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Broccoli (Brassica oleracea italica)
is an edible green plant belonging to the cabbage family. This cruciferous vegetable is best cultivated in cool weather and grows 18-30 inches tall. Both the stem and the large head of tight green flower buds can be consumed raw or cooked.
Very low in fat and high in soluble fiber, broccoli provides protein and is packed with phytochemicals that include glucobrassicin, the carotenoids lutein, zeaxanthin and beta-carotene, and the flavonoid kaempferol. Broccoli also contains glucoraphanin (the precursor to sulforaphane) and Indole-3-carbinol. It has a high level of folate and calcium, and is a good source of potassium, vitamin C and pyridoxine.
Carrots (Daucas carota)
are a biennial plant consisting of a rosette of leafy dark green foliage and a taproot. Although the leaves of the carrot are edible, the root is the most commonly consumed part of the plant.
Carrots are well-known for their high content of beta-carotene. They are also a very good source of dietary fiber, vitamin C, vitamin K and potassium, and contain other important nutrients like thiamin, niacin, folate, vitamin B6 and manganese.*
Spinach (Spinacia oleracea)
is a popular green leafy vegetable consumed raw or cooked. Native to central and western Asia, spinach is related to amaranth, quinoa, beet and chard. The leaves are alternate, oval to triangular in shape, mostly flat, and varied in size, with the leaves at the base of the plant being larger than the leaves higher up the stem.
Spinach is a very good source of carotenoids (beta-carotene, lutein and zeaxanthin), flavonoids (kaempferol and quercetin) and dietary nitrates, as well as a good source of dietary fiber, especially insoluble fiber, and protein. It also contains good amounts of iron, calcium, magnesium, phosphorus, potassium, copper and manganese, and vitamins C, E, K, B6, thiamin, riboflavin and folate.*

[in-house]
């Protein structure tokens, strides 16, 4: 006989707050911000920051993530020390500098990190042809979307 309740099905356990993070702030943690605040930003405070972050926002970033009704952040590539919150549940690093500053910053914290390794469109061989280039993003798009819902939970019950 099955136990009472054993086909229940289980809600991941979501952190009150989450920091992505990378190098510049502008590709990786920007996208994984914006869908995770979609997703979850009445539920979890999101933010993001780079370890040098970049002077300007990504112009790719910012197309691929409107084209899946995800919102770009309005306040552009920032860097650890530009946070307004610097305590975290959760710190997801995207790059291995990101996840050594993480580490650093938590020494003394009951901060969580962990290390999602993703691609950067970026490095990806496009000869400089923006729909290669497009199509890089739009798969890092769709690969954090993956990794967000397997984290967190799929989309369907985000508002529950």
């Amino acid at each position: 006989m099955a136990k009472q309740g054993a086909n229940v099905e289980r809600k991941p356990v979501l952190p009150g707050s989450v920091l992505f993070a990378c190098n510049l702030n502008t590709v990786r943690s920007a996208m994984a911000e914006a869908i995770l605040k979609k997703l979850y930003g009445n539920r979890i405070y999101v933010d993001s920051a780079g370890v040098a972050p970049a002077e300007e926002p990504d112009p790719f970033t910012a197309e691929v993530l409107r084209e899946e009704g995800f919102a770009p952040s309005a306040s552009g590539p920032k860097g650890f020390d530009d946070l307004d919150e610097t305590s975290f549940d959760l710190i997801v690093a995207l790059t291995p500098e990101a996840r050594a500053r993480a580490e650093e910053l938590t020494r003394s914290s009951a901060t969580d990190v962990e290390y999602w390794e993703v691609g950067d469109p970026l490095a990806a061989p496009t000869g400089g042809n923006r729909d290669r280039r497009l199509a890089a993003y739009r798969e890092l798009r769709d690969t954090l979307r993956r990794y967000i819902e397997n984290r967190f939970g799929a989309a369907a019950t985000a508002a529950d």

Kale (Brassica oleracea acephala)
is a member of the Brassica family which includes other cool weather vegetables like broccoli, cauliflower, brussels sprouts and cabbage. Grown for its edible leaves, which are typically light green to dark green or purple, kale’s leaves stand upright and are not packed tight into a head like cabbage leaves, which is why it is called ‘acephala’, meaning headless in Greek.
One of the most nutrient-dense foods available, Kale is an excellent source of vitamins C and K, potassium, iron, copper and manganese. It is a good source of vitamin E, several B vitamins, calcium, magnesium, phosphorus, amino acids and dietary fiber, and also contains some alpha-linolenic acid (ALA), an omega-3 essential fatty acid. Kale is also very good source of numerous plant compounds like chlorophyll, the carotenoids lutein and zeaxanthin, flavonoids like kaempferol and quercetin, and glucosinolates, which are broken down into biologically active compounds such as indoles like indole-3- carbinol, and isothiocyanates like sulforaphane.*
Beet plants (Beta vulgaris)
are often grown for their edible taproot, but the beet leaves, or ‘beet greens’, are also consumed. There are several varieties of beet that are of varying shapes and come in different shades of red, yellow or white. Beets are grown worldwide and prefer relatively cool weather, but not severe frosts, for cultivation.
Beet root is an excellent source of dietary nitrate which is transformed in the body to nitrite in the blood, then into the biological messenger molecule, nitric oxide. It is also a rich source of betacyanins; betalain pigments which give red beet root its reddish-purple color. Beet root also contains smaller amounts of phenolic compounds such as flavonoids, phenolic acids and phenolic amides. It is are also rich in carbohydrates, a good source of folate, manganese, potassium, magnesium, phosphorus, calcium, iron, sodium, copper, vitamin C, B-complex vitamins, amino acids and dietary fibers, both soluble and insoluble.*